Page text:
Single-use plastics. In June, the United Nations (UN) Open Ended Working Group (OEWG) meeting was held to discuss the work plan to advance the binding international treaty on plastics approved in March. The draft voted at the United Nations Environment Assembly (UNEA-5) aims to address the full life cycle of plastics, from fossil fuel extraction to production and end-of-life. Negotiations for the final elaboration of the treaty will continue during the first meeting of the UN Intergovernmental Negotiating Committee (INC) in Uruguay at the end of November 2022, with a view to the final agreement finally being presented in 2024.
On the occasion, David Azoulay, Director of the Environmental Health Program of the Center for International Environmental Law (CIEL), indicated that at the meeting the States present committed to recognize the perspectives offered by civil society organizations, recyclers and indigenous peoples in the international and local negotiation phases to reduce the use of plastics. They also defined the priorities to be addressed in the upcoming discussions on the subject, including, on the one hand, the drafting of a treaty that addresses the plastic crisis in a comprehensive manner, that is, that contemplates its entire cycle of use and, on the other hand, the design of national plans for the parties to address the problem of excessive use of plastics at the local level based on the specific approaches and realities of each country. It was also agreed to outline and define financial mechanisms for the implementation of the treaty in question.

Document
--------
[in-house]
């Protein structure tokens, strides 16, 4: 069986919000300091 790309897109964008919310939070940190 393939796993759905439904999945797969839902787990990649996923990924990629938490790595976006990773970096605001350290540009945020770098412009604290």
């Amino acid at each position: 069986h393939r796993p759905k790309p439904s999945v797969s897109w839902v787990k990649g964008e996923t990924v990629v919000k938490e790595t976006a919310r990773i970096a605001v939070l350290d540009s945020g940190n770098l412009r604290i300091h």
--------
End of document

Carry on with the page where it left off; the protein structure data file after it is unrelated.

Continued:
Both the Food and Agriculture Organization of the United Nations (FAO) and the International Labor Organization (ILO) expressed their support for the draft approved in March. On the one hand, the FAO stated that there is currently no legal framework that addresses all aspects of the use of plastics in the agricultural sectors, such as crops, livestock, fisheries and aquaculture, among others. On the other hand, the ILO proposes that adopting a “human-centered approach” to combat plastic pollution will lead to the creation of more jobs and can move towards the adoption of a circular economy. In this regard, it urges both governments and organizations to use the conclusions on the promotion of sustainable enterprises, adopted by the International Labor Conference in 2007, which propose the creation of enabling environments for the development of sustainable enterprises, responsible practices that should be adopted by such enterprises, such as environmentally friendly technologies, among others.
At the meeting of the United Nations (UN) Open Ended Working Group (OEWG), several government representatives from around the world discussed the first lines of a work plan to advance the final draft of the document approved by the United Nations Environment Assembly (UNEA-5), which seeks to create a binding international instrument on plastics. Thus, negotiations for the elaboration of the treaty will continue during the first meeting of the Intergovernmental Negotiating Committee in Uruguay at the end of November 2022. Taking into account the timeframes required for parties to draft national plans for treaty implementation and to set up funding mechanisms for them, the OEWG assumes that negotiations would culminate in a meeting of plenipotentiaries in early 2024.
Opportunity for advocacy
The instances of discussion within the different UN working groups, such as the future meeting of the Intergovernmental Negotiating Committee (INC) in November 2022, provide an opportunity for multi-stakeholder participation in the debate, including the private sector, public sector and civil society organizations.